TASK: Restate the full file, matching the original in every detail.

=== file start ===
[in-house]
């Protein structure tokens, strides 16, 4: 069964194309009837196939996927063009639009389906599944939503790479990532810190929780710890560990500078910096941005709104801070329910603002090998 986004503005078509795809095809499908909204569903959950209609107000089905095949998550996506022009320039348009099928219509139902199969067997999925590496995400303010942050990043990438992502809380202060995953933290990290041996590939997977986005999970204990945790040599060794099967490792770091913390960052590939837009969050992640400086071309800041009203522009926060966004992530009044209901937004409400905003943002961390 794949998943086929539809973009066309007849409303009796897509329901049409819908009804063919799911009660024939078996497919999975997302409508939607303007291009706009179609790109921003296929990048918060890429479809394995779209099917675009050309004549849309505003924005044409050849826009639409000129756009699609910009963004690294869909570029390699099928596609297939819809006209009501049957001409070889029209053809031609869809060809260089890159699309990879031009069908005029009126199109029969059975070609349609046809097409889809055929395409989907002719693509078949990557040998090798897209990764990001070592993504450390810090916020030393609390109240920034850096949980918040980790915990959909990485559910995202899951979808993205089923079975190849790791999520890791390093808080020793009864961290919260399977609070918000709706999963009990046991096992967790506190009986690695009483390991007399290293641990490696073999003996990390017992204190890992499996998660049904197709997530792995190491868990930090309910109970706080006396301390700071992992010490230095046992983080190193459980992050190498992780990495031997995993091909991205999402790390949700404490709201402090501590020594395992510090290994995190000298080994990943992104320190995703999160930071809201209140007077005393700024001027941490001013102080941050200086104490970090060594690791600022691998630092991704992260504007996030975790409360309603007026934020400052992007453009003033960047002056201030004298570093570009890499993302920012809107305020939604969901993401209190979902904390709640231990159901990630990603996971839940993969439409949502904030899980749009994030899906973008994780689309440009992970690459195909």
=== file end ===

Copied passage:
[in-house]
């Protein structure tokens, strides 16, 4: 069964194309009837196939996927063009639009389906599944939503790479990532810190929780710890560990500078910096941005709104801070329910603002090998 986004503005078509795809095809499908909204569903959950209609107000089905095949998550996506022009320039348009099928219509139902199969067997999925590496995400303010942050990043990438992502809380202060995953933290990290041996590939997977986005999970204990945790040599060794099967490792770091913390960052590939837009969050992640400086071309800041009203522009926060966004992530009044209901937004409400905003943002961390 794949998943086929539809973009066309007849409303009796897509329901049409819908009804063919799911009660024939078996497919999975997302409508939607303007291009706009179609790109921003296929990048918060890429479809394995779209099917675009050309004549849309505003924005044409050849826009639409000129756009699609910009963004690294869909570029390699099928596609297939819809006209009501049957001409070889029209053809031609869809060809260089890159699309990879031009069908005029009126199109029969059975070609349609046809097409889809055929395409989907002719693509078949990557040998090798897209990764990001070592993504450390810090916020030393609390109240920034850096949980918040980790915990959909990485559910995202899951979808993205089923079975190849790791999520890791390093808080020793009864961290919260399977609070918000709706999963009990046991096992967790506190009986690695009483390991007399290293641990490696073999003996990390017992204190890992499996998660049904197709997530792995190491868990930090309910109970706080006396301390700071992992010490230095046992983080190193459980992050190498992780990495031997995993091909991205999402790390949700404490709201402090501590020594395992510090290994995190000298080994990943992104320190995703999160930071809201209140007077005393700024001027941490001013102080941050200086104490970090060594690791600022691998630092991704992260504007996030975790409360309603007026934020400052992007453009003033960047002056201030004298570093570009890499993302920012809107305020939604969901993401209190979902904390709640231990159901990630990603996971839940993969439409949502904030899980749009994030899906973008994780689309440009992970690459195909």